For Alain Badiou, theatre—unlike cinema—is the place for the staging of a truly emancipatory collective subject. In this sense theatre is, of all the arts, the one strictly homologous to politics: both theatre and politics depend on a limited set of texts or statements, collectively enacted by a group of actors or militants, which put a limit on the excessive power of the state. This explains why the history of theatre has always been inseparable from a history of state repression and censorship.
This definitive collection includes not only Badiou’s pamphlet Rhapsody for the Theatre but also essays on Jean-Paul Sartre, on the political destiny of contemporary theatre, and on Badiou’s own work as a playwright, as author of the Ahmed Tetralogy.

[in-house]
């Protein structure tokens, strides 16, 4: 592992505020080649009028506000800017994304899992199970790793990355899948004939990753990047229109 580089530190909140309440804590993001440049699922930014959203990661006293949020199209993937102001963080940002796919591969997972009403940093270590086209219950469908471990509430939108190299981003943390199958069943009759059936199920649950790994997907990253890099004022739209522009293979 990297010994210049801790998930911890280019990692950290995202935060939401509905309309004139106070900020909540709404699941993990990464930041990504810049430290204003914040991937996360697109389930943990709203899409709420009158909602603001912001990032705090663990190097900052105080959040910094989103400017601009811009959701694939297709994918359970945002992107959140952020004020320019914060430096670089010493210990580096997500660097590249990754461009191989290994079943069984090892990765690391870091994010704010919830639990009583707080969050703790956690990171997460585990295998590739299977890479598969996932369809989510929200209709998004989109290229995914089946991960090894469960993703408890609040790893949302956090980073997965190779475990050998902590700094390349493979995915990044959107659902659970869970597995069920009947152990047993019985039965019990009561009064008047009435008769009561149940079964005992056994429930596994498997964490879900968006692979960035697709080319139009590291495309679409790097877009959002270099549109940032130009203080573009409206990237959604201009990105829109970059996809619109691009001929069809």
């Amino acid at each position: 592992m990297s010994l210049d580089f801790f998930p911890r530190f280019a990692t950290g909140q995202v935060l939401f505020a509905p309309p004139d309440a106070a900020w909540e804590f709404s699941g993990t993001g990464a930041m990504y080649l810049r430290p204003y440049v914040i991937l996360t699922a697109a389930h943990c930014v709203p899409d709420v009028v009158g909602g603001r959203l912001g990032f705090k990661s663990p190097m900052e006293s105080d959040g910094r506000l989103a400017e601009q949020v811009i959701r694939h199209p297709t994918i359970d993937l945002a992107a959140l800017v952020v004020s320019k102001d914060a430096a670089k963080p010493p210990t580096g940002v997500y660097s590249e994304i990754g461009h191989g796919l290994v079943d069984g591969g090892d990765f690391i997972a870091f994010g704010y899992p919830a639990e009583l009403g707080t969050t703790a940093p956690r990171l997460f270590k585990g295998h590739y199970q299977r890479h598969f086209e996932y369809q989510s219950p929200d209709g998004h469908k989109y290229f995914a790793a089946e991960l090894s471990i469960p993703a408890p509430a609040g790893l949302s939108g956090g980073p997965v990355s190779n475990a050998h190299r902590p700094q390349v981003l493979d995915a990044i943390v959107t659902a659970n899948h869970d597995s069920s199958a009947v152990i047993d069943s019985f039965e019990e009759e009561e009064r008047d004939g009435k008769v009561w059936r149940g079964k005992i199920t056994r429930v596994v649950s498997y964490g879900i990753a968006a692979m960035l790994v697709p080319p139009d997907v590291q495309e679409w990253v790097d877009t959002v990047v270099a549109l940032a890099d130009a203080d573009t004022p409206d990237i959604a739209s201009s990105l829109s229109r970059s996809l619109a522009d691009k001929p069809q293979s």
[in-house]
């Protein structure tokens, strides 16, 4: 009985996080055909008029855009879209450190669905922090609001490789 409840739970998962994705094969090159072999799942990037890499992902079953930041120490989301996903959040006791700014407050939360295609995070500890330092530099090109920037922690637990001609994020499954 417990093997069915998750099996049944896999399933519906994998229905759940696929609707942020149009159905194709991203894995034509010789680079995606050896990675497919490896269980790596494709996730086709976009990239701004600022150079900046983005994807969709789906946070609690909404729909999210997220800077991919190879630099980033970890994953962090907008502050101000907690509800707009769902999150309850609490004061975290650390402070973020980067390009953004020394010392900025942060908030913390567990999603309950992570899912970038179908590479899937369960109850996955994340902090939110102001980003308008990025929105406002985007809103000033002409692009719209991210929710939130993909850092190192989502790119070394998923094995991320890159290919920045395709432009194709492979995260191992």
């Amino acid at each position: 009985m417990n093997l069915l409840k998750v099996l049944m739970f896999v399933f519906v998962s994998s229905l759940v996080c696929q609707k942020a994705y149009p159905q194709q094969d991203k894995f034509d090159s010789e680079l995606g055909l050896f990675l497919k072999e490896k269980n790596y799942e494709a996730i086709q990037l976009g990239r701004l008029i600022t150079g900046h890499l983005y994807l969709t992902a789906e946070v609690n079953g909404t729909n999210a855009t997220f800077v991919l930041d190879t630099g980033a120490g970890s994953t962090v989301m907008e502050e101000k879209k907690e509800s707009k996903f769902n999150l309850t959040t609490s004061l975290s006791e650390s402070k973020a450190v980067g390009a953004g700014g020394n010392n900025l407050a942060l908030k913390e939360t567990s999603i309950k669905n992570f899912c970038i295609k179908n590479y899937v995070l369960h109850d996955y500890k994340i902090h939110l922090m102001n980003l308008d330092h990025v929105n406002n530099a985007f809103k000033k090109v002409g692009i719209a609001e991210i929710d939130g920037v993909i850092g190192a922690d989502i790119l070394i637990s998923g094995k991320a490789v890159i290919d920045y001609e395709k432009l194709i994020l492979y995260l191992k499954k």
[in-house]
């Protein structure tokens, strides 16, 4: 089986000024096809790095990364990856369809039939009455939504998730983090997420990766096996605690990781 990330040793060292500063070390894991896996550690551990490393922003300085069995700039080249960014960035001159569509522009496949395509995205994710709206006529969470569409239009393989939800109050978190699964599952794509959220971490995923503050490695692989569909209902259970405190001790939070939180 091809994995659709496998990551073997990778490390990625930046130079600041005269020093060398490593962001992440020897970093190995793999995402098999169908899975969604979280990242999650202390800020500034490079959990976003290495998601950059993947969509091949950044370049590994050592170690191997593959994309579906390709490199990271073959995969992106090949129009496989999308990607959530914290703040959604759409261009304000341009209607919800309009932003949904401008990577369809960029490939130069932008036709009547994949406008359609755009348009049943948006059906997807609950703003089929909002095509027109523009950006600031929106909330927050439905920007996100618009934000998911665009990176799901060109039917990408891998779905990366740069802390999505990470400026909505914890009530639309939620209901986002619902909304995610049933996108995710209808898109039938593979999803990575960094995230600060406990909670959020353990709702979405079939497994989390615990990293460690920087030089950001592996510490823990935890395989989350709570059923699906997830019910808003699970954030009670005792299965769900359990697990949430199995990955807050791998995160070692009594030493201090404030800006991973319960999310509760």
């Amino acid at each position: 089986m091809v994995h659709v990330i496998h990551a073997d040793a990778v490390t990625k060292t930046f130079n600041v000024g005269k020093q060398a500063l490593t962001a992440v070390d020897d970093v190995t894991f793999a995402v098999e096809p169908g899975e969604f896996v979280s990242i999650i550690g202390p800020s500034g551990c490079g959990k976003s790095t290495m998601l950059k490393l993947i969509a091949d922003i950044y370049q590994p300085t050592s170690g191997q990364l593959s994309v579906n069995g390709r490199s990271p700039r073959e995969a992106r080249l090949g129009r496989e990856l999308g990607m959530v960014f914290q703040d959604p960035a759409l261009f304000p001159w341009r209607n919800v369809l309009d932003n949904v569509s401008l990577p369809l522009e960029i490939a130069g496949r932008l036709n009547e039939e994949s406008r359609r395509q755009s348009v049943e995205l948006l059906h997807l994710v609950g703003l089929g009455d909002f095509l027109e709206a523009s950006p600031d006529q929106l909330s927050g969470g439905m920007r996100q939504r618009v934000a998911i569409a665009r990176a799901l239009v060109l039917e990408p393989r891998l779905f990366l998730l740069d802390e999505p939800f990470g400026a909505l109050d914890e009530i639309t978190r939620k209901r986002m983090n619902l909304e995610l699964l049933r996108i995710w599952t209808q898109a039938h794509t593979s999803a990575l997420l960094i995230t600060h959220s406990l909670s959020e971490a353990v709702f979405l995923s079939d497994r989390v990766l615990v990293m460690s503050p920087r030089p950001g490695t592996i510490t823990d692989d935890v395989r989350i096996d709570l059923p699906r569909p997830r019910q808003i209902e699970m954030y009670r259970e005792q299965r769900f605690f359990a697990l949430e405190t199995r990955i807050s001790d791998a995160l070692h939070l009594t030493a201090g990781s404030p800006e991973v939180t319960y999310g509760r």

"Badiou has been an intellectual hero of France’s anti-capitalist left since the Paris street protests of 1968."—BBC HARDtalk
"One of the most important philosophers writing today."—Joan Copjec
"A figure like Plato or Hegel walks here among us!"—Slavoj iek
"An heir to Jean-Paul Sartre and Louis Althusser."—New Statesman
Rhapsody For The Theatre by Alain Badiou, Introduction by Bruno Bosteels